In John Stuart Mill: The later years …with his wife
Liberty, itself, is usually defined as the state of being free, that is, within society from oppressive limitations established by authority on the way of life, behavior or political views.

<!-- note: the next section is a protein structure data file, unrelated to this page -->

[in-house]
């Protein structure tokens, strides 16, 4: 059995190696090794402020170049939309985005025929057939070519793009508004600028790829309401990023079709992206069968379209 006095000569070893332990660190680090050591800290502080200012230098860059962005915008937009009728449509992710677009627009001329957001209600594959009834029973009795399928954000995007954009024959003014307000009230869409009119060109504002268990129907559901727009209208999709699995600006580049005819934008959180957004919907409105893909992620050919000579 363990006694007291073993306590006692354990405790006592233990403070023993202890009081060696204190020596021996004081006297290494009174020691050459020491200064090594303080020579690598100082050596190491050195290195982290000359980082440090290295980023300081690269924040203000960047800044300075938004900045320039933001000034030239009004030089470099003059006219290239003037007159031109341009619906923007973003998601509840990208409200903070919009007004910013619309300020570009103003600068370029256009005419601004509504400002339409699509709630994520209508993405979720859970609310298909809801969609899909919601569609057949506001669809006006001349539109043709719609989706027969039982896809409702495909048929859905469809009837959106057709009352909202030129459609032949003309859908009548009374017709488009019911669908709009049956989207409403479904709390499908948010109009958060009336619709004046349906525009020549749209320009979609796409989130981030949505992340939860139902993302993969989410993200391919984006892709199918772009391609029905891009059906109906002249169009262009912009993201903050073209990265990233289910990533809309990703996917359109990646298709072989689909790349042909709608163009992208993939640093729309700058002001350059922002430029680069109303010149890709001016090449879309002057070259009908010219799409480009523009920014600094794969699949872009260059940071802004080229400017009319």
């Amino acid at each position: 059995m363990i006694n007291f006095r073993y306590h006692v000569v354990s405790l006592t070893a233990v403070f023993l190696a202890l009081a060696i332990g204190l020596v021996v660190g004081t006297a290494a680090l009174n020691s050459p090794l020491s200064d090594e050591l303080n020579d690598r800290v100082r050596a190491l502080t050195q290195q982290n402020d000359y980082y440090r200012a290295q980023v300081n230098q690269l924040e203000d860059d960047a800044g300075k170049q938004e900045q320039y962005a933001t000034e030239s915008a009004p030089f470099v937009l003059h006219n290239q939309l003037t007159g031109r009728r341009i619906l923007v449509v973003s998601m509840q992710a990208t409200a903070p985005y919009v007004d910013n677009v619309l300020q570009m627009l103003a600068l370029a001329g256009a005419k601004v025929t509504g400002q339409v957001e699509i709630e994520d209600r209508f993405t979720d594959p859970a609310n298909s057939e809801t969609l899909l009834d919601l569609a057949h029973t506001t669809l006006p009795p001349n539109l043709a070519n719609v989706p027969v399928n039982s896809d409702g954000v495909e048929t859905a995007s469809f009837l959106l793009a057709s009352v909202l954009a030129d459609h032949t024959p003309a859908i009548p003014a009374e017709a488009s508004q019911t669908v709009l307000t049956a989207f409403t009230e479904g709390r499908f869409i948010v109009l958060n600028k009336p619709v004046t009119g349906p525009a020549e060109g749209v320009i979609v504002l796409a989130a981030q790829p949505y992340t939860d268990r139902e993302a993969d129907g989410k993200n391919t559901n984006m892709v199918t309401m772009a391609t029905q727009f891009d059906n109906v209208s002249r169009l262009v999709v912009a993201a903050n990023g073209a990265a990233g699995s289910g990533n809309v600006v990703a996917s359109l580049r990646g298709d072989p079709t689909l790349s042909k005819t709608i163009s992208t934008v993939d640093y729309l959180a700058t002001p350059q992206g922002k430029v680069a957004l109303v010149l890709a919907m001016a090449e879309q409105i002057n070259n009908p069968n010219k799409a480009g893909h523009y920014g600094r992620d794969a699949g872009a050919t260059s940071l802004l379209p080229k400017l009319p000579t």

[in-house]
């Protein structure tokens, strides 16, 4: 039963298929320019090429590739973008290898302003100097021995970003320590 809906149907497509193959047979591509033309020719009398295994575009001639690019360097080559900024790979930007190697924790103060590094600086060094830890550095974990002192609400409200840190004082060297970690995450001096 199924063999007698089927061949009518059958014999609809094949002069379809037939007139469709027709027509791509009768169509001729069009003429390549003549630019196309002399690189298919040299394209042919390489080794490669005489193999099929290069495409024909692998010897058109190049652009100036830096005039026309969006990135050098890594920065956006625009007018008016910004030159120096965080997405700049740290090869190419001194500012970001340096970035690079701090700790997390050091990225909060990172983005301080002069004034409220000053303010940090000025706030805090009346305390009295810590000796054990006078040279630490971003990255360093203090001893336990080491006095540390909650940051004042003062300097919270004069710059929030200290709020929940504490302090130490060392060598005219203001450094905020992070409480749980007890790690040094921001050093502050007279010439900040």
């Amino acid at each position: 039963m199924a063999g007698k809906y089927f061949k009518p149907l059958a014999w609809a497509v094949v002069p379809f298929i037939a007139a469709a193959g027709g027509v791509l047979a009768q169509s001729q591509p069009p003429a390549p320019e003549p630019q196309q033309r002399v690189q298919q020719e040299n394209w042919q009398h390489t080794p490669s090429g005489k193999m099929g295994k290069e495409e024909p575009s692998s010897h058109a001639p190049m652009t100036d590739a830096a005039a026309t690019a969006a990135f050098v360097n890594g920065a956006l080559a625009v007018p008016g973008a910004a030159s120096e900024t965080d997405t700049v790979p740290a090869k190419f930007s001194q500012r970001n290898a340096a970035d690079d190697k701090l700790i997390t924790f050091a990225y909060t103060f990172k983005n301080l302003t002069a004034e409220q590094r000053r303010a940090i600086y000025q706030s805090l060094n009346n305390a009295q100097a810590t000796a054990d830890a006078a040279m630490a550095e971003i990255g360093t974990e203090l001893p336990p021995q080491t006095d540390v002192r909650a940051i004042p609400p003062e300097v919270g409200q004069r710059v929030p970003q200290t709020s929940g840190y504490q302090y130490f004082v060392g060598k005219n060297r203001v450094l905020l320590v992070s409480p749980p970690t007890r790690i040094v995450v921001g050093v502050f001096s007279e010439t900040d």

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§ 51. To conclude: what liberty Adam had at first to make any complex ideas of mixed modes, by no other patterns but his own thought, the same have all men ever since had. And the same necessity of conforming his ideas of substances to things without him, as to archetypes made by nature, that Adam was under, if he would not wilfully impose upon himself; the same are all men ever since under too. The same liberty also that Adam had of affixing any new name to any idea, the same has any one still (especially the beginners of languages, if we can imagine any such), but only with this difference, that in places where men in society have already established a language amongst them, the significations of words are very warily and sparingly to be altered: because men being furnished already with names for their ideas, and common use having appropriated known names to certain ideas, an affected misapplication of them cannot but be very ridiculous. He that hath new notions, will, perhaps, venture sometimes on the coining of new terms to express them; but men think it a boldness, and it is uncertain whether common use will ever make them pass for current. But in communication with others, it is necessary, that we conform the ideas we make the vulgar words of any language stand for to their known proper significations (which I have explained at large already) or else to make known that new signification we apply them to.